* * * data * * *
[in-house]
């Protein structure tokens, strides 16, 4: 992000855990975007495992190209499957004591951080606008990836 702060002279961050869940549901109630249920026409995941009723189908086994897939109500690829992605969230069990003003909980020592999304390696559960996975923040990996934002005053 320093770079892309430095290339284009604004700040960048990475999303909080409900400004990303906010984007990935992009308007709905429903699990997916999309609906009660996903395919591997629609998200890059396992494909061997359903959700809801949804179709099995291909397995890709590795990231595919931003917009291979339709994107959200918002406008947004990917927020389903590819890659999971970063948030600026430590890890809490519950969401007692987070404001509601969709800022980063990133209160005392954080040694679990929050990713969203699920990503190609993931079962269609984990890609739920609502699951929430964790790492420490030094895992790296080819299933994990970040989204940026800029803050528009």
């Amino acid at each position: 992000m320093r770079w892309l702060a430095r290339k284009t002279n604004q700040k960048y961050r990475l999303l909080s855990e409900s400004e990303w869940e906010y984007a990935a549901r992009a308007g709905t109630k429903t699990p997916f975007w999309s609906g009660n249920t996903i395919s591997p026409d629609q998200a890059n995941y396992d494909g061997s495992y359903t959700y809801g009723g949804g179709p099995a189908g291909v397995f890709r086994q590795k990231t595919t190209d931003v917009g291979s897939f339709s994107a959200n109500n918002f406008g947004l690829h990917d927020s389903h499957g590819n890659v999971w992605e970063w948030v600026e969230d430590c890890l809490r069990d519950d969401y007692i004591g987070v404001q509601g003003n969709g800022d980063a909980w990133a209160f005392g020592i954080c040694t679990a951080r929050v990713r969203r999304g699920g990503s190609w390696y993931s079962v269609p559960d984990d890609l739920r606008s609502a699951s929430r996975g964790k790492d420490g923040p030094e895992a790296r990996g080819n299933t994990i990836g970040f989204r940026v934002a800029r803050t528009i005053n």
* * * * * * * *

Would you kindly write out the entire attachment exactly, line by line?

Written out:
[in-house]
């Protein structure tokens, strides 16, 4: 992000855990975007495992190209499957004591951080606008990836 702060002279961050869940549901109630249920026409995941009723189908086994897939109500690829992605969230069990003003909980020592999304390696559960996975923040990996934002005053 320093770079892309430095290339284009604004700040960048990475999303909080409900400004990303906010984007990935992009308007709905429903699990997916999309609906009660996903395919591997629609998200890059396992494909061997359903959700809801949804179709099995291909397995890709590795990231595919931003917009291979339709994107959200918002406008947004990917927020389903590819890659999971970063948030600026430590890890809490519950969401007692987070404001509601969709800022980063990133209160005392954080040694679990929050990713969203699920990503190609993931079962269609984990890609739920609502699951929430964790790492420490030094895992790296080819299933994990970040989204940026800029803050528009």
């Amino acid at each position: 992000m320093r770079w892309l702060a430095r290339k284009t002279n604004q700040k960048y961050r990475l999303l909080s855990e409900s400004e990303w869940e906010y984007a990935a549901r992009a308007g709905t109630k429903t699990p997916f975007w999309s609906g009660n249920t996903i395919s591997p026409d629609q998200a890059n995941y396992d494909g061997s495992y359903t959700y809801g009723g949804g179709p099995a189908g291909v397995f890709r086994q590795k990231t595919t190209d931003v917009g291979s897939f339709s994107a959200n109500n918002f406008g947004l690829h990917d927020s389903h499957g590819n890659v999971w992605e970063w948030v600026e969230d430590c890890l809490r069990d519950d969401y007692i004591g987070v404001q509601g003003n969709g800022d980063a909980w990133a209160f005392g020592i954080c040694t679990a951080r929050v990713r969203r999304g699920g990503s190609w390696y993931s079962v269609p559960d984990d890609l739920r606008s609502a699951s929430r996975g964790k790492d420490g923040p030094e895992a790296r990996g080819n299933t994990i990836g970040f989204r940026v934002a800029r803050t528009i005053n």